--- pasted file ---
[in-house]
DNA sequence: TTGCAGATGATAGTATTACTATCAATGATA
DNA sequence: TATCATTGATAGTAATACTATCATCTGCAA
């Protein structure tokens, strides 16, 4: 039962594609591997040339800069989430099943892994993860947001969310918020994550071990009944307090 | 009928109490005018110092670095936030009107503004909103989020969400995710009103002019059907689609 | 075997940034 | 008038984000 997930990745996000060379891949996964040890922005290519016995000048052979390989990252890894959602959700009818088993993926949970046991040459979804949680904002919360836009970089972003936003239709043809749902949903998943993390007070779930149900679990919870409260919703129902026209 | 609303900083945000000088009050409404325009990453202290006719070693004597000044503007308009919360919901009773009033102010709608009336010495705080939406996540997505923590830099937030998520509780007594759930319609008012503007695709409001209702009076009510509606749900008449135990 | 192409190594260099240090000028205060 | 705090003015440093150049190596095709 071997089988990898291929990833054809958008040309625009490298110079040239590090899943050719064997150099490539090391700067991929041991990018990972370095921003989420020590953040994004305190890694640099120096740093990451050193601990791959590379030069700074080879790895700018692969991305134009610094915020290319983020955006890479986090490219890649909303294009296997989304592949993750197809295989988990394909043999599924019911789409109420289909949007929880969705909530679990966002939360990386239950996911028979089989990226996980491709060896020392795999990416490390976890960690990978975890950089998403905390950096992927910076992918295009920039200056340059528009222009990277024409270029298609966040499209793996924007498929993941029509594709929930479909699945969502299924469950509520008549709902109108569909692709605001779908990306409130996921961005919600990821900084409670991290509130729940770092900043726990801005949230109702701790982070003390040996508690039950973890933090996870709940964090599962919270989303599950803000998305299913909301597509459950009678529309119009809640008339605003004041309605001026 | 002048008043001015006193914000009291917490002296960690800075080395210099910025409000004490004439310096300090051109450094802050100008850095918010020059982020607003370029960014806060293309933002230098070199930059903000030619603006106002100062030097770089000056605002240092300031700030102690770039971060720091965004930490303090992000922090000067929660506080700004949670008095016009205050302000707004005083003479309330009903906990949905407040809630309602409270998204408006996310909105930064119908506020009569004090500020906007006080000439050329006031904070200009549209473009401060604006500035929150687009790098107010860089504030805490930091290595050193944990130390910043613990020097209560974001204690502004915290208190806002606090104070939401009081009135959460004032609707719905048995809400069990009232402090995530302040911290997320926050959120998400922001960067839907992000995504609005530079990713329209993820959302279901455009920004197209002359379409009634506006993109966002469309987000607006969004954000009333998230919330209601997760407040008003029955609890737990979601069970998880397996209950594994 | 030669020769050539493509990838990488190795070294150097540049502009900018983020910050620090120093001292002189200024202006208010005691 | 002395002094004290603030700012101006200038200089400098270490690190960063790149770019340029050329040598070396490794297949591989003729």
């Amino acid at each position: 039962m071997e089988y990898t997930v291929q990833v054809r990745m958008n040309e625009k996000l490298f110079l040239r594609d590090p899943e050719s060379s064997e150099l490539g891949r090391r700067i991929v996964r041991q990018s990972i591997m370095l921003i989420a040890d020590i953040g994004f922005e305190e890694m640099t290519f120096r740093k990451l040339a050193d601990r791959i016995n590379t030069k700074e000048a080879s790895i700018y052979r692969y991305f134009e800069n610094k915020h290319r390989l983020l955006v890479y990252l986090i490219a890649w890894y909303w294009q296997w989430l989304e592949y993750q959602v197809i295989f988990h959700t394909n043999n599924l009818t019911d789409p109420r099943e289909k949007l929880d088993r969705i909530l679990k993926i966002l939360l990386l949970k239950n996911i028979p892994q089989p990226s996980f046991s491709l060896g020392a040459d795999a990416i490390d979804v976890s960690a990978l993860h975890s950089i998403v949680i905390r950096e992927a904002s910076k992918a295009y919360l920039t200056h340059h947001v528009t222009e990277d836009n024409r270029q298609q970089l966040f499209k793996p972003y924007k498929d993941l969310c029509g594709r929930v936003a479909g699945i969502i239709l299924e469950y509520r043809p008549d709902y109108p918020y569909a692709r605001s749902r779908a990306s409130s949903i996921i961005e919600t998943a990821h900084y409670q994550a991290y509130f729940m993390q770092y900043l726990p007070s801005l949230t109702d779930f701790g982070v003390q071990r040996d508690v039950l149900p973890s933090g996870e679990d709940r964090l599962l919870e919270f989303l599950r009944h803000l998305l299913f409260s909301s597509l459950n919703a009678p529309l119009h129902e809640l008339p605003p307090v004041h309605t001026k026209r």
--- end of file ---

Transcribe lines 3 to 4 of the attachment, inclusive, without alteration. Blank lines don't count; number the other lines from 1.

DNA sequence: TATCATTGATAGTAATACTATCATCTGCAA
């Protein structure tokens, strides 16, 4: 039962594609591997040339800069989430099943892994993860947001969310918020994550071990009944307090 | 009928109490005018110092670095936030009107503004909103989020969400995710009103002019059907689609 | 075997940034 | 008038984000 997930990745996000060379891949996964040890922005290519016995000048052979390989990252890894959602959700009818088993993926949970046991040459979804949680904002919360836009970089972003936003239709043809749902949903998943993390007070779930149900679990919870409260919703129902026209 | 609303900083945000000088009050409404325009990453202290006719070693004597000044503007308009919360919901009773009033102010709608009336010495705080939406996540997505923590830099937030998520509780007594759930319609008012503007695709409001209702009076009510509606749900008449135990 | 192409190594260099240090000028205060 | 705090003015440093150049190596095709 071997089988990898291929990833054809958008040309625009490298110079040239590090899943050719064997150099490539090391700067991929041991990018990972370095921003989420020590953040994004305190890694640099120096740093990451050193601990791959590379030069700074080879790895700018692969991305134009610094915020290319983020955006890479986090490219890649909303294009296997989304592949993750197809295989988990394909043999599924019911789409109420289909949007929880969705909530679990966002939360990386239950996911028979089989990226996980491709060896020392795999990416490390976890960690990978975890950089998403905390950096992927910076992918295009920039200056340059528009222009990277024409270029298609966040499209793996924007498929993941029509594709929930479909699945969502299924469950509520008549709902109108569909692709605001779908990306409130996921961005919600990821900084409670991290509130729940770092900043726990801005949230109702701790982070003390040996508690039950973890933090996870709940964090599962919270989303599950803000998305299913909301597509459950009678529309119009809640008339605003004041309605001026 | 002048008043001015006193914000009291917490002296960690800075080395210099910025409000004490004439310096300090051109450094802050100008850095918010020059982020607003370029960014806060293309933002230098070199930059903000030619603006106002100062030097770089000056605002240092300031700030102690770039971060720091965004930490303090992000922090000067929660506080700004949670008095016009205050302000707004005083003479309330009903906990949905407040809630309602409270998204408006996310909105930064119908506020009569004090500020906007006080000439050329006031904070200009549209473009401060604006500035929150687009790098107010860089504030805490930091290595050193944990130390910043613990020097209560974001204690502004915290208190806002606090104070939401009081009135959460004032609707719905048995809400069990009232402090995530302040911290997320926050959120998400922001960067839907992000995504609005530079990713329209993820959302279901455009920004197209002359379409009634506006993109966002469309987000607006969004954000009333998230919330209601997760407040008003029955609890737990979601069970998880397996209950594994 | 030669020769050539493509990838990488190795070294150097540049502009900018983020910050620090120093001292002189200024202006208010005691 | 002395002094004290603030700012101006200038200089400098270490690190960063790149770019340029050329040598070396490794297949591989003729």